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Video Game Review: Super Monkey Ball: Banana Blitz HD

November 1, 2019 | By HC Green | comment on this post
Super Monkey Ball: Banana Blitz HD
Super Monkey Ball, now with high-definition monkeys!!

It’s been almost 13 years since Super Monkey Ball: Banana Blitz released as a launch title for the Nintendo Wii. The series has seen numerous releases since then but nothing for a traditional gaming platform since 2012’s Banana Splitz on the PlayStation Vita. Now, SEGA thinks the climate is right to dust off its mischievous primates for another run on modern consoles with Super Monkey Ball: Banana Blitz HD.

CONTROLS (2.75/5)

Originally designed with the motion-based WiiMotes in mind, Banana Blitz lacks the challenge of earlier Monkey Ball games as the difficulty doesn’t really pick up until the later stages. Also, the game contains a jump button, which was likely a concession to the added difficulty of trying to navigate with motion controls, but feels out of place in a game based on momentum. It’s worth noting that SEGA has made this version playable exclusively via the analog sticks.

Our biggest complaint, however, is the camera, which remains locked in place as you try to move around these winding levels, often to your detriment. It felt incredibly outdated to not have the option to swing the camera around for a cleaner look or more subtle adjustments, and the constant motion of the screen was borderline stomach turning after a while — it’s worse in handheld mode. There are also some mini-games that offer different setups, all of which at least control adequately.


Some games from the Wii era undoubtedly hold up better than others based primarily on how cleverly designed and colourful they were; conversely, games that strove for realism have aged more poorly. While Banana Blitz falls into the former category, the HD treatment doesn’t make for a good-looking game by any modern standard.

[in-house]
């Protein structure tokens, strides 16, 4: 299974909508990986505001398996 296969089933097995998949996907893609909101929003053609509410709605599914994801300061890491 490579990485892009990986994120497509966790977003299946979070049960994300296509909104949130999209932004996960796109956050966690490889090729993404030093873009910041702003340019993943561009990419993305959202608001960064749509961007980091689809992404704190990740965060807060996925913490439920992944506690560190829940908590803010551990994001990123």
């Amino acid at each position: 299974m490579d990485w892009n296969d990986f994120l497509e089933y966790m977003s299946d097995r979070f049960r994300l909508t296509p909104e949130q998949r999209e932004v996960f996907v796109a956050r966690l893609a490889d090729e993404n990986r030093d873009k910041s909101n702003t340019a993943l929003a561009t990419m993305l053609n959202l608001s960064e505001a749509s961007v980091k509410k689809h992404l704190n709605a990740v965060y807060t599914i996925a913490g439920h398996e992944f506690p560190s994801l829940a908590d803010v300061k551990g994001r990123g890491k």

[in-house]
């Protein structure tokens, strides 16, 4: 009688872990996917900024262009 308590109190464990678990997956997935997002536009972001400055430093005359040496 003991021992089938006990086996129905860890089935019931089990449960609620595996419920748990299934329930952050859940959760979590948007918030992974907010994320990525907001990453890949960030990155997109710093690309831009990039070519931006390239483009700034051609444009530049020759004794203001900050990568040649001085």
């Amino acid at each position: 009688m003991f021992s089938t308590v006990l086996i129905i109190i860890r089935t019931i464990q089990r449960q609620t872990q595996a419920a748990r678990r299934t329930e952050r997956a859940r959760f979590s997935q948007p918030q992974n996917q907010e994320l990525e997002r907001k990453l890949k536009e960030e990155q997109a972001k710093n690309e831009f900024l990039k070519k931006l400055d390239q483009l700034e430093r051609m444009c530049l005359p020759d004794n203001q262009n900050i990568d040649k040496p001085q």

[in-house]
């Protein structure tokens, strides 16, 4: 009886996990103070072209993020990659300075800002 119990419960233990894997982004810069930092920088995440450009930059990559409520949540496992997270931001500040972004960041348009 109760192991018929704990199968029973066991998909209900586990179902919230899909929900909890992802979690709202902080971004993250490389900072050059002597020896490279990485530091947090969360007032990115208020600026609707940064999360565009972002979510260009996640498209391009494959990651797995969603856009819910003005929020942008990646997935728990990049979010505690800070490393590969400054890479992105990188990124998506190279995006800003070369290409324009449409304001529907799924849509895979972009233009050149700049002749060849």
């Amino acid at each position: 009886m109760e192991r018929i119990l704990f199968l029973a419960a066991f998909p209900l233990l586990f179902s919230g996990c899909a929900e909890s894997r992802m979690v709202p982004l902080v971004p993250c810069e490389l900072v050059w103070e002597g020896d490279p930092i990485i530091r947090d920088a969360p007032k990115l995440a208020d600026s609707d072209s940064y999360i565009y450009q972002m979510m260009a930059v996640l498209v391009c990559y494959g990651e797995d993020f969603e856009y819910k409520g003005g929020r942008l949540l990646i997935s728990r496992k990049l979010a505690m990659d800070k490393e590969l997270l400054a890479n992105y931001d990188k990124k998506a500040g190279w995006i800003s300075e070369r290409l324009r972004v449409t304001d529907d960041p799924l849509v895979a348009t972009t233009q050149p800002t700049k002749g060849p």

Levels are very basic with few elements in the foreground and simplistic backgrounds, populated by rudimentary objects and bananas. At least the monkeys are cute.

Your time in game is accompanied by up-tempo tunes aimed at encouraging you to keep moving forward and finish as quickly as possible. It’s fine for what it is, whereas the menu music is pretty much bonkers. SUPER MONKEY BALL!!! (hums crazily)


A nefarious pirate has swooped in and stolen the golden banana bunch, leaving AiAi and his fellow monkey buddies to find the scattered pieces. There are eight main stages, each of which contains eight standard levels, a bonus level and a boss fight. Completing the first eight now unlocks the two additional stages, bringing the total to 100 levels.

As noted, Banana Blitz lacks the challenge of earlier titles, particularly across the first three or four worlds, which make liberal use of guard rails to keep you on track. Even if you’re wholly unfamiliar with the series you should clear them in short order. It ramps up quite a bit around the sixth stage, and the two unlockable ones are legitimately tough. It just feels like it takes too long to get to the challenging part.

Boss fights also land firmly in the negative column. They don’t handle like anything else you do in the game, and the battles often feel laborious as you circle around, waiting for the boss to expose some massive weak spot, score a hit and then back to waiting. There’s nothing truly bad here, but the reality is Banana Blitz was never the series’ high point, and the years haven’t been overly kind.

In addition to the main game there’s also a collection of mini games created for multiple players. While the original release had 50 such options, that selection has been mercifully pared down to 10, abandoning the quality over quantity approach. That’s more of a theoretical change, unfortunately, as even among the 10 there are few worth your time with several abandoning the ball entirely and not feeling in any way connected to the main game.


Although it’s nice to see Super Monkey Ball make a comeback, Super Monkey Ball: Banana Blitz HD is not putting the series’ best foot forward. Still, it’s decent enough, and some of the lower-difficulty lower levels could make it more accessible to younger gamers.

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